NCNGA Weekly Guardsman for July 19, 2018

July 19, 2018


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Kin to pay tribute to military plane crash victims Times-Herald Record 

A year after a Marine Corps plane broke into pieces high in the sky and slammed into a Mississippi soybean field, relatives and friends are keeping alive the memories of the 15 Marines and Navy corpsmen who died in the crash.

It’s an active form of memory — building, telling, hiking, running — to honor the Stewart Air National Guard-based crewmembers who flew the KC-130T military transport, as well as the special forces Marines they were carrying from North Carolina to California for training.

“All we want to do is talk about them and share who they were with the rest of the world,” said Anna Johnson, the widow of Gunnery Sgt. Brendan Johnson, a crew member.

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A man and his flying machine: 94-year-old Veteran Chuck Campbell builds an airplane Salisbury Post 

Chuck Campbell talks matter-of-factly about this project in his garage.

All it is, he explains, is wood, metal, fabric, instruments, wheels, a highly modified Corvair engine and high aspirations.

It’s then you have to remind yourself that Campbell is 94 and finds himself on the home stretch of building an airplane — his homemade version of a 1929 Pietenpol Air Camper.

“You get a set of plans and you start cutting wood,” Campbell says, describing how it all started some 10 years ago.

Campbell lives off a cul-de-sac in the quiet, 55-and-older subdivision of The Gables at Kepley Farm. It’s not really a place where you expect to see the fuselage of a plane when your neighbor opens up his garage door.

But there it is, painted in red and yellow with its wooden propeller ready to spin into action. Save for the wings, which are in storage elsewhere, and the tail pieces in a closet, the little tail-dragger looks almost ready for flight.

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No more sit-ups: Army to introduce new PT test in 2020 Fayetteville Observer 

After more than 30 years, the Army is moving away from the Army Physical Fitness Test.

Sit-ups, pushups and a 2-mile run as an indicator of physical fitness will be phased out of the force by October 2020.

In place of the Army Physical Fitness Test, the Army will introduce the Army Combat Fitness Test.

A 2-mile run will cap the new test, too, but that’s where the similarities end.

The new fitness test will feature a strength dead lift; standing power throw; hand release pushup; spring, drag and carry; leg tuck and 2-mile run that must be completed within 50 minutes.

Officials said they will begin field testing the new combat fitness test later this year with 60 battalions from across the Army, National Guard and Army Reserve.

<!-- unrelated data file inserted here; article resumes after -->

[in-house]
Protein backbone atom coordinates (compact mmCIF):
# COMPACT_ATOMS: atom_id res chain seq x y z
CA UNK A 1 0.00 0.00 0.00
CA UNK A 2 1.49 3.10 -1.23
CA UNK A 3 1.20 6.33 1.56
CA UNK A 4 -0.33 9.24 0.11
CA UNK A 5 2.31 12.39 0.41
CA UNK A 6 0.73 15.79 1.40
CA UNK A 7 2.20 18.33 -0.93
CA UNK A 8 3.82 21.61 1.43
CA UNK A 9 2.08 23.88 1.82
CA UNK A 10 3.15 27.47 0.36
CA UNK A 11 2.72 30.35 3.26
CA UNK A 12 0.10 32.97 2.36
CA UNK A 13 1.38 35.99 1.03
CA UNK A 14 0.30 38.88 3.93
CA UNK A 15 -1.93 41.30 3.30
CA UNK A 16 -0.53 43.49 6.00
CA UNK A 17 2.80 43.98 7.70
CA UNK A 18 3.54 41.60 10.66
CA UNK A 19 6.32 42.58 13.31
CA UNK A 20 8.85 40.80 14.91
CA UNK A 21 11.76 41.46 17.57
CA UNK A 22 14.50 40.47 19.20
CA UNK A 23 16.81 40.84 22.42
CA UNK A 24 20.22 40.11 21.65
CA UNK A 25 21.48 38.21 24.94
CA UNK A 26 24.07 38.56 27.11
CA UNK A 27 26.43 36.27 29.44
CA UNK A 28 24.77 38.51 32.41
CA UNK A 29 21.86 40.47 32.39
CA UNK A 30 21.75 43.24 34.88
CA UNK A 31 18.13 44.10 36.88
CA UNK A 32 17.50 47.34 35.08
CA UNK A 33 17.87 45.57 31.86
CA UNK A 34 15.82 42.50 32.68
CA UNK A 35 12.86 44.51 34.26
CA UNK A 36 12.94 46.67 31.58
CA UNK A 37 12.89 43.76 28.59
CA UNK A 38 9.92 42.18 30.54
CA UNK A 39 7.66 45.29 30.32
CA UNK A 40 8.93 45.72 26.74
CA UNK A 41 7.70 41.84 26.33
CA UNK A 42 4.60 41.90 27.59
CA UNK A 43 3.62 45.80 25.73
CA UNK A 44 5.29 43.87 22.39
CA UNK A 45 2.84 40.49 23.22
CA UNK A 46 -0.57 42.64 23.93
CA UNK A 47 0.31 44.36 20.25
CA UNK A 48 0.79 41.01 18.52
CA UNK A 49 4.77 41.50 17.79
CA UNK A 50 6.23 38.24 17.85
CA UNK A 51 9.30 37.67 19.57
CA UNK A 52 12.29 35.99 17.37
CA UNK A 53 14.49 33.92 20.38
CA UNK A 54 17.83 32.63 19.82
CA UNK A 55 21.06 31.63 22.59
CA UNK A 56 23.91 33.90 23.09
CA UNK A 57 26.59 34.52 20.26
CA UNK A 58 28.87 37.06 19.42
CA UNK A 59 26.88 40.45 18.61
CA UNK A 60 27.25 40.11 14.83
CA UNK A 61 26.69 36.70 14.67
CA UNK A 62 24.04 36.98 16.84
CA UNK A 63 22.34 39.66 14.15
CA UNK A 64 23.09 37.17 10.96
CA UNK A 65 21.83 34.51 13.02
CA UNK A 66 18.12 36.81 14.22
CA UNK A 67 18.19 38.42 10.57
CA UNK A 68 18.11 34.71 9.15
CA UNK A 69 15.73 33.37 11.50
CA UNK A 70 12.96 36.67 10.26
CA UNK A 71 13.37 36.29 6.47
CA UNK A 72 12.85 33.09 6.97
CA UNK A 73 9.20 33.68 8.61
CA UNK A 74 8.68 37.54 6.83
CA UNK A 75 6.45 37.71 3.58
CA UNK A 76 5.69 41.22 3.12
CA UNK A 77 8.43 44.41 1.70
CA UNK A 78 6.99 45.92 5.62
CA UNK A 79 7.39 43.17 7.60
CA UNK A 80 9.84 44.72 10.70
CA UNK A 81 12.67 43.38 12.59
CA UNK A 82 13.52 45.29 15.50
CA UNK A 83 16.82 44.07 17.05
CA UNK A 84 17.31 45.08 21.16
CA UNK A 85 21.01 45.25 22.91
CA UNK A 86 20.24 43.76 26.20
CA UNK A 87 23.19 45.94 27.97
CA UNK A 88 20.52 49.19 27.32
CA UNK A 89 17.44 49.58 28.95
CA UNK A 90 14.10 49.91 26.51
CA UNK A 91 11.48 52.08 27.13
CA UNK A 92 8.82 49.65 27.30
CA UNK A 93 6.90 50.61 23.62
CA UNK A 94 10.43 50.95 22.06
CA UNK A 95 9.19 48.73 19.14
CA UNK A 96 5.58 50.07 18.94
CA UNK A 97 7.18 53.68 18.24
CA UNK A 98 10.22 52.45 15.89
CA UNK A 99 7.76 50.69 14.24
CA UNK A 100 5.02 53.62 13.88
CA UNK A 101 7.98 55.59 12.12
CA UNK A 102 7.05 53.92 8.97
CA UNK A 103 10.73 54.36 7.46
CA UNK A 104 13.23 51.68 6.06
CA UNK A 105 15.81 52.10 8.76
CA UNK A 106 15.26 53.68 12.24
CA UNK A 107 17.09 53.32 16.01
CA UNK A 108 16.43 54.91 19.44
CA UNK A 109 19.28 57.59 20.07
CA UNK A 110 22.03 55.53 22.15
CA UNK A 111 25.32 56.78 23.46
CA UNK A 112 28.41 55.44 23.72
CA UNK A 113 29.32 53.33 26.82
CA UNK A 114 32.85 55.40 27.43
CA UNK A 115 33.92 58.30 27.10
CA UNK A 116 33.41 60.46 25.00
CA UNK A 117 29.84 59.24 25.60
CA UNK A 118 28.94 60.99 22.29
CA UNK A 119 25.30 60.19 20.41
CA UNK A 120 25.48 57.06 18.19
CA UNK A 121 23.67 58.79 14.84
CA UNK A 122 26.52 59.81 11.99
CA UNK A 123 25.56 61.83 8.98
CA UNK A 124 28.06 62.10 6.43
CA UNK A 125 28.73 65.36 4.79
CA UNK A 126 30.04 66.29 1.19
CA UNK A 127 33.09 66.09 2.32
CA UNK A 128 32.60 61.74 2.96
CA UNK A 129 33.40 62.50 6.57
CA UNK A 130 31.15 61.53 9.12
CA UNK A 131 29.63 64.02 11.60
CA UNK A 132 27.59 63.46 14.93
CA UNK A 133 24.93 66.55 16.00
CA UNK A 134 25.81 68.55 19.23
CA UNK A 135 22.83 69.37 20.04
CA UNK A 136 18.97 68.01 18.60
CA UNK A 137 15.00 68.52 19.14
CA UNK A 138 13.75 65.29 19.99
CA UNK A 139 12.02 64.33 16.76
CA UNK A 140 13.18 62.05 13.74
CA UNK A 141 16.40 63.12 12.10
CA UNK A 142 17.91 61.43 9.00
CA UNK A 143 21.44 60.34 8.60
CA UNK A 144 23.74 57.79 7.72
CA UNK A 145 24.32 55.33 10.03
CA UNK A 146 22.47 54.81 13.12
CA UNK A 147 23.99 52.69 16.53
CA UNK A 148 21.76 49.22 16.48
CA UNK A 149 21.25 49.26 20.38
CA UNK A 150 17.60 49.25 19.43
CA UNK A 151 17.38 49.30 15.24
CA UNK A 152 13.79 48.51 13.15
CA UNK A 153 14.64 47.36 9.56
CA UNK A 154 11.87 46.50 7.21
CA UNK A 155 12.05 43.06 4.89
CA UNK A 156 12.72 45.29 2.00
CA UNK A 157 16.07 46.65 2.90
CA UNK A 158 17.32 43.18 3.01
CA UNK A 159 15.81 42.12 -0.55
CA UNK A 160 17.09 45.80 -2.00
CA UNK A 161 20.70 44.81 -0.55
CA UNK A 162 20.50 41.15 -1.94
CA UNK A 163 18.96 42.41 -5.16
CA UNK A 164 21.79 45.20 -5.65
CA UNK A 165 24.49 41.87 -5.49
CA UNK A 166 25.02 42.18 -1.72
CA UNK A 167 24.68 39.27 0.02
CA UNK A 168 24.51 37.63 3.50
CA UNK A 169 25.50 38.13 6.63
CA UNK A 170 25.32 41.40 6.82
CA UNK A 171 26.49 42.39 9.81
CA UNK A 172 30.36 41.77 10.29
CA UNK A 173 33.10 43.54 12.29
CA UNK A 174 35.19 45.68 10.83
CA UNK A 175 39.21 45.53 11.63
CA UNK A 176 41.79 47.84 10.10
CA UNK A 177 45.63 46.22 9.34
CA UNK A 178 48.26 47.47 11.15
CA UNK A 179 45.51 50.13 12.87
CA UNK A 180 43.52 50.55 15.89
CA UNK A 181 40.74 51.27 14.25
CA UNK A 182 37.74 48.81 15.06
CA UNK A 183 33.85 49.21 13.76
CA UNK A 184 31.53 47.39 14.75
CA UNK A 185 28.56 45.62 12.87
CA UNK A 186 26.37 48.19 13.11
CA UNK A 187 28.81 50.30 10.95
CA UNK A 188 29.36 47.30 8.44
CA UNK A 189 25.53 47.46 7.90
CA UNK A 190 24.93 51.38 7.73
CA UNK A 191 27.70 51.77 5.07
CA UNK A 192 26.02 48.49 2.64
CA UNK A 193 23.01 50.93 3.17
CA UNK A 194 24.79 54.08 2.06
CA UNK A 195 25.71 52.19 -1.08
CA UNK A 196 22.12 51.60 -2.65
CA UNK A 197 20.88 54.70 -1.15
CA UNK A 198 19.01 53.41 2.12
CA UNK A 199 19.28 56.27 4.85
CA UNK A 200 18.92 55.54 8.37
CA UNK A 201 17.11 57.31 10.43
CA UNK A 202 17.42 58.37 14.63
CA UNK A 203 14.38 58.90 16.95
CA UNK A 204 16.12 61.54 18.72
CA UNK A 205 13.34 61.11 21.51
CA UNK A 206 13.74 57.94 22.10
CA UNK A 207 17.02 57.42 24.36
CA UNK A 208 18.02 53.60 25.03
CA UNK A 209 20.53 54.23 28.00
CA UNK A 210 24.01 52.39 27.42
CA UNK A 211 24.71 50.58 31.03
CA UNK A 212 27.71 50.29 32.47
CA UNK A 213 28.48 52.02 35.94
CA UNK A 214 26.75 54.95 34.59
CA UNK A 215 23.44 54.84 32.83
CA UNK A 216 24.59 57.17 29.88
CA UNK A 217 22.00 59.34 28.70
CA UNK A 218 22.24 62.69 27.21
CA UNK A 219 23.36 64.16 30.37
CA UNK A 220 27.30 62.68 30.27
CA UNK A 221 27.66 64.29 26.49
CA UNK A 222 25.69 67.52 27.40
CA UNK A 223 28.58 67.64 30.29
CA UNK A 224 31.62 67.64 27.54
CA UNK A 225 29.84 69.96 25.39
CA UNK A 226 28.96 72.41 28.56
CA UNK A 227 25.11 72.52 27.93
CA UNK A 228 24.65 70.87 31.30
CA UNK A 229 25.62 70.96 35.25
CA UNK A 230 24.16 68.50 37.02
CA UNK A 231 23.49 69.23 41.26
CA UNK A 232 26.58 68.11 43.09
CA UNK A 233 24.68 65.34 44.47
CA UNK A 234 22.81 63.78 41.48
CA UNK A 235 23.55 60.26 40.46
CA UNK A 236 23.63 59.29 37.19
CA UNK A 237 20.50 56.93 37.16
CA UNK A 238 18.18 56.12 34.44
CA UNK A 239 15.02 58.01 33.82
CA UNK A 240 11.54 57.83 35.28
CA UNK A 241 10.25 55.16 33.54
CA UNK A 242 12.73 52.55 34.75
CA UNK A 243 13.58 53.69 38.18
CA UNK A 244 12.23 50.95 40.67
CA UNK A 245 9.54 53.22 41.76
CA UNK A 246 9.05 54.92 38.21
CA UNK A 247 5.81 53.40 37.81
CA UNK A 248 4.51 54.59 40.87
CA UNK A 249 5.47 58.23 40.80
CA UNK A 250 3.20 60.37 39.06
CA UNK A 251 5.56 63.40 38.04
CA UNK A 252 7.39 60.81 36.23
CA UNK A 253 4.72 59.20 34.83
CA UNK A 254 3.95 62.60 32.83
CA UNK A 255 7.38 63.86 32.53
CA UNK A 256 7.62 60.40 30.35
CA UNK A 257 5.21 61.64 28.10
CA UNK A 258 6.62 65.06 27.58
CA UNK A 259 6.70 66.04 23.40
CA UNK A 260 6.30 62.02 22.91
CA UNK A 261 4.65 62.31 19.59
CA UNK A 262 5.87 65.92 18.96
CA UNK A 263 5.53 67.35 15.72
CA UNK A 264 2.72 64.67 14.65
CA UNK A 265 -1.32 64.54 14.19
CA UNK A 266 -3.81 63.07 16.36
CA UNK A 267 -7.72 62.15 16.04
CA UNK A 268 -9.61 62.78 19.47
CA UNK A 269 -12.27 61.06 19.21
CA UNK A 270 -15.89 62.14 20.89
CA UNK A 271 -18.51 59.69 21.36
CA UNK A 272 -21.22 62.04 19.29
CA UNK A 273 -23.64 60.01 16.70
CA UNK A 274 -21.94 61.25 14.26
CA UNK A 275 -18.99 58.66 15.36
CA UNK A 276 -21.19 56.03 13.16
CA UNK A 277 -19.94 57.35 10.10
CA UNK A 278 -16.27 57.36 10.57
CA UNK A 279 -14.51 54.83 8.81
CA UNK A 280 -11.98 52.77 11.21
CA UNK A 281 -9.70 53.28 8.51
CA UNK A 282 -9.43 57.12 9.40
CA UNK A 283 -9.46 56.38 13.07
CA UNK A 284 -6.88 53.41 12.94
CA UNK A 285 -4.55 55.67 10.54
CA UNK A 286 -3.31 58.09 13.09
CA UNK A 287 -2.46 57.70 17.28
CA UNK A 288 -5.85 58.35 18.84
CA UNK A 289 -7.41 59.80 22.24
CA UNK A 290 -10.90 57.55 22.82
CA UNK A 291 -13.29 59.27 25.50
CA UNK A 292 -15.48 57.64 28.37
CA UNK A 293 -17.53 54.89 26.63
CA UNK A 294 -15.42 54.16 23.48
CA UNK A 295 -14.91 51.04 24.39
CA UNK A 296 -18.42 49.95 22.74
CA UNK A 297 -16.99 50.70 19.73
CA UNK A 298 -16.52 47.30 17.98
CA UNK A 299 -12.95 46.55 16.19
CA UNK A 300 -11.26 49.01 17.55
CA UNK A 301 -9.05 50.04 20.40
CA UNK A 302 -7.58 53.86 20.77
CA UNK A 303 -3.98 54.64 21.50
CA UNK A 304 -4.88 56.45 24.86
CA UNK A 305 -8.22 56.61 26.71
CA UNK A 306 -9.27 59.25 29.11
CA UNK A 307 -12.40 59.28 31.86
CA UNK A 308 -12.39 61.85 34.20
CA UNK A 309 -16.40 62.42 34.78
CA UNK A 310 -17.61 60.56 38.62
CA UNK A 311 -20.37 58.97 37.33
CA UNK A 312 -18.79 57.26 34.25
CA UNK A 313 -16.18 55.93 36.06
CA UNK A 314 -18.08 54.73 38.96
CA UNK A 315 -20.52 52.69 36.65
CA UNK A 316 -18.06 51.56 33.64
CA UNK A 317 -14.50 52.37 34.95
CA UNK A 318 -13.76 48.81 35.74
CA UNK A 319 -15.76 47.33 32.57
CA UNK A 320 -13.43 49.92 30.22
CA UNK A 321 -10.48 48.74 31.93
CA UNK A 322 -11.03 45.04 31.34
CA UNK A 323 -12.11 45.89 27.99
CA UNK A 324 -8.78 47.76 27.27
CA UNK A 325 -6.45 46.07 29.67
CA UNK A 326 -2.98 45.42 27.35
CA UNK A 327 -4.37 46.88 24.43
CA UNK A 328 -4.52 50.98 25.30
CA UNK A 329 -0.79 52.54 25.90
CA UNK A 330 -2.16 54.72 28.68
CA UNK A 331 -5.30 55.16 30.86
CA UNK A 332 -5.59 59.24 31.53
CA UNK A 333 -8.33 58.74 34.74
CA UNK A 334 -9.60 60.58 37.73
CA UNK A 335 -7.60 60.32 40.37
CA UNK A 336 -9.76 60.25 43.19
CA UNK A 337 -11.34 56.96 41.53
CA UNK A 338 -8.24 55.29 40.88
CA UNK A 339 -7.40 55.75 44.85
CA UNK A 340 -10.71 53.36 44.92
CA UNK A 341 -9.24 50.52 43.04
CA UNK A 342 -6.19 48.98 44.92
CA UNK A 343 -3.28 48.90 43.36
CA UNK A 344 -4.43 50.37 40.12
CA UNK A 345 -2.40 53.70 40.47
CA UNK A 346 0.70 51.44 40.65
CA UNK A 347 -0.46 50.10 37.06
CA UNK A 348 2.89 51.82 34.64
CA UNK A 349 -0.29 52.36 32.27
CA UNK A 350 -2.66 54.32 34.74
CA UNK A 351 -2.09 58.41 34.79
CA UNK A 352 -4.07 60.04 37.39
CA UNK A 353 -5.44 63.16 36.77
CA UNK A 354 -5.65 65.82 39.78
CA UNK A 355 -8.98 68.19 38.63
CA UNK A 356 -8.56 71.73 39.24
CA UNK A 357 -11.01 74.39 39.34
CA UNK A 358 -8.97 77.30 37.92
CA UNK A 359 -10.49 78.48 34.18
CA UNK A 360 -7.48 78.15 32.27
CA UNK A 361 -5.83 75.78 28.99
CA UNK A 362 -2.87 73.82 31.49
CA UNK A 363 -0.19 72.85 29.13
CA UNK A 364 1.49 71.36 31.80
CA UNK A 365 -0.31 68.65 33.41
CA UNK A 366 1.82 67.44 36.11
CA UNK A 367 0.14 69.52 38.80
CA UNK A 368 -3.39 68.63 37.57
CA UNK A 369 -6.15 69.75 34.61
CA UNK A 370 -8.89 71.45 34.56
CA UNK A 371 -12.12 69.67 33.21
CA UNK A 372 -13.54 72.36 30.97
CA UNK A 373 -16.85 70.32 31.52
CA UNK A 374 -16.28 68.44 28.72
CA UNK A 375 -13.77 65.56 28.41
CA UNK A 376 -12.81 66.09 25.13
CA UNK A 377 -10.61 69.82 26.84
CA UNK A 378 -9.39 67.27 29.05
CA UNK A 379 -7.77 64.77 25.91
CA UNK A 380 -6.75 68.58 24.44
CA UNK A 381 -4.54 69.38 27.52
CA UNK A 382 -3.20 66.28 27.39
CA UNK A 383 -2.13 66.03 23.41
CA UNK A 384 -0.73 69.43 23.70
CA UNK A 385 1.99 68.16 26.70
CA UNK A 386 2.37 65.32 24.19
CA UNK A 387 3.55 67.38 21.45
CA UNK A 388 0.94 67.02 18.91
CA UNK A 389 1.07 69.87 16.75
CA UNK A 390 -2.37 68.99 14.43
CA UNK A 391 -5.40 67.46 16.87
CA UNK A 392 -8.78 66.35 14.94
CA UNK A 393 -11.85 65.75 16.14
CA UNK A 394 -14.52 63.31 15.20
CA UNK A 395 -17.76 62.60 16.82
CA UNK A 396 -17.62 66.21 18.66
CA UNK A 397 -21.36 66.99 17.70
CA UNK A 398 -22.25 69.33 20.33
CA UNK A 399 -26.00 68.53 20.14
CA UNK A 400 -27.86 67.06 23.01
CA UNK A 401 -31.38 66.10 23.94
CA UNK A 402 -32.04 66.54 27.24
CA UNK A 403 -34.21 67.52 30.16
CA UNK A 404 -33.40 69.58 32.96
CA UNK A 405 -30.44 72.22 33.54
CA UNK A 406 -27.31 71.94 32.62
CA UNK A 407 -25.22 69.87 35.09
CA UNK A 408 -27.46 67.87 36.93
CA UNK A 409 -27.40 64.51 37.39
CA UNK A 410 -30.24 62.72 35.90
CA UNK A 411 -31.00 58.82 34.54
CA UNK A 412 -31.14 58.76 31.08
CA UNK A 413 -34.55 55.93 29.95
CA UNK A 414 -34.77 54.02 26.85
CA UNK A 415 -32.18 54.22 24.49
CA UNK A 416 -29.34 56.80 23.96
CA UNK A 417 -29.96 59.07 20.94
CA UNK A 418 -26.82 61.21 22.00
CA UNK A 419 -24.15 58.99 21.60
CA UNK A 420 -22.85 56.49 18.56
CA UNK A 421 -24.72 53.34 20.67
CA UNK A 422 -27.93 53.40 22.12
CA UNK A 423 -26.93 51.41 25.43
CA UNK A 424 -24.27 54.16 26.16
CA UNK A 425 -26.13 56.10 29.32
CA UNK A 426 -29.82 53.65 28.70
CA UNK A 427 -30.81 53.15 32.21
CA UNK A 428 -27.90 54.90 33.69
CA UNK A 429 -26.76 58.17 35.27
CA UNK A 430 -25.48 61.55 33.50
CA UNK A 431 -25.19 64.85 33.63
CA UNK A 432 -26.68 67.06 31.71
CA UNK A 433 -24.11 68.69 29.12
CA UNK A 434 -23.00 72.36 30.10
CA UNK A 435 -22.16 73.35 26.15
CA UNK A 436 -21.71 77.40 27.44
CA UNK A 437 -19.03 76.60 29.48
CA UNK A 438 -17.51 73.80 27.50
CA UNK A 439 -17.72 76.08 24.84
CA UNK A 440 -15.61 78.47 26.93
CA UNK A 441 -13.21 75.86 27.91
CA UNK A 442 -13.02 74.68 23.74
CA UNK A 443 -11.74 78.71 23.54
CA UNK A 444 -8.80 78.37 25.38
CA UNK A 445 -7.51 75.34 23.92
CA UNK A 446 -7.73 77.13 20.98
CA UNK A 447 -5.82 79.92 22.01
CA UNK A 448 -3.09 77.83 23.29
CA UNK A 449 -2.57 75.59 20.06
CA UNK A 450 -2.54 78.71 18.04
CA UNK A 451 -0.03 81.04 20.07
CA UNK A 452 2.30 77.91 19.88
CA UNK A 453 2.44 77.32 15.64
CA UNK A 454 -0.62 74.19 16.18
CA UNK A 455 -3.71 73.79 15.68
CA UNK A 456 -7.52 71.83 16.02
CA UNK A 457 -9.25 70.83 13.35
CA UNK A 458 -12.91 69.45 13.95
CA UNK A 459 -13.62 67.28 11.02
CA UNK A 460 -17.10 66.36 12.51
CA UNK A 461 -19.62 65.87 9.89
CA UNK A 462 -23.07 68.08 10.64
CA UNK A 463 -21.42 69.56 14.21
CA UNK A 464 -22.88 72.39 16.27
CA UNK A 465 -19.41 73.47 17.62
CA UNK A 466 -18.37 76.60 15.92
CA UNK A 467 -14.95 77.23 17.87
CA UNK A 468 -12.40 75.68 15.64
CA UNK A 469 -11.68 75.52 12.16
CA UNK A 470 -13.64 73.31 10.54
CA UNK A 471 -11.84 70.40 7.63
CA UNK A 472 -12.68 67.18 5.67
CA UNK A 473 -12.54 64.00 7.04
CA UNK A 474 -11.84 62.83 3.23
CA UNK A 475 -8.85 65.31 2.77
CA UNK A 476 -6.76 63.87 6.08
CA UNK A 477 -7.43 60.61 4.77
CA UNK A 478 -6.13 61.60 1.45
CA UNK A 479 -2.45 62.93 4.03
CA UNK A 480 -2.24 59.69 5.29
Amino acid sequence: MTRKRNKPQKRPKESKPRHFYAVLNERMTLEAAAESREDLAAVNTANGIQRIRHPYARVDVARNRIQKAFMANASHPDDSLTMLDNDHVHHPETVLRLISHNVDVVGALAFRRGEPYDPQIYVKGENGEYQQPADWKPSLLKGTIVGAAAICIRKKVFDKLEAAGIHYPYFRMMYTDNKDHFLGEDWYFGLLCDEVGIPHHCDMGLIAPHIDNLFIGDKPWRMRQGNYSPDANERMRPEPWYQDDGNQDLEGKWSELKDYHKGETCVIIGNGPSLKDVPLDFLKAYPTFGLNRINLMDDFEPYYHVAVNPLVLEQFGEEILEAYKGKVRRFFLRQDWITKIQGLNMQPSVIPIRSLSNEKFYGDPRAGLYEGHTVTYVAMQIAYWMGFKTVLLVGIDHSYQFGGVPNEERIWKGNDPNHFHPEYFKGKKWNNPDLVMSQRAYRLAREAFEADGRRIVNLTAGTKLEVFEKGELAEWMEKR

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July 5 — Today in Guard History National Guard 

1989 – Saturday, 19 July marks the 25th anniversary of United Airlines Flight 232 back in 1989. This was the DC-10 jetliner that crashed in Sioux City, Iowa, after a midair explosion caused an engine to fail along with the total loss hydraulic pressure that would allow the craft to maneuver. The video of the event was a big news story after it happened, and the event even inspired a Charlton Heston TV movie –

With the help of a training pilot on board as a passenger, the chief pilot attempted an accelerated landing that ultimately failed because of the speed with which it approached the abandoned runway; after the right tail hit the runway, the plane flipped and a large explosion occurred. Of the 296 persons aboard, there were 112 deaths. A huge tragedy to be sure, but it was action of the pilots overhead and the Iowa Air National Guard at the Sioux Gateway Airport, along with other civilian responders, who played a huge role in prevented dozens of other deaths; in all, 184 survived the fiery impact.

The National Guard had a large presence that day, and the photograph of Lt. Col. Dennis Nielsen, IA ANG, in the Sioux City newspaper became an iconic image of the incident. It is also an important aviation history milestone because of the two pilots collaborating in their fortuitous yet desperate meeting that undoubtedly saved those scores of lives through their decisive actions.

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3rd NCNG Educational Foundation Cruise for Charity NCNGEF 

The North Carolina National Guard Education Foundation is holding it’s 3rd Cruise for Charity! Royal Carribean will set sail on their Adventure Of the Seas cruise on January 19, from Ft. Lauderdale. Cabins start at $709, with a $250/person deposit. Some of the proceeds from each cabin will go to the NCNG Education Foundation.

Click below to register, or email for questions.

Prices are per person, double occupancy, based on availability and subject to change without notice.

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Katie Westbrooks, Editor, NCNGA 919-851-3390, ext.2  | Contribute news
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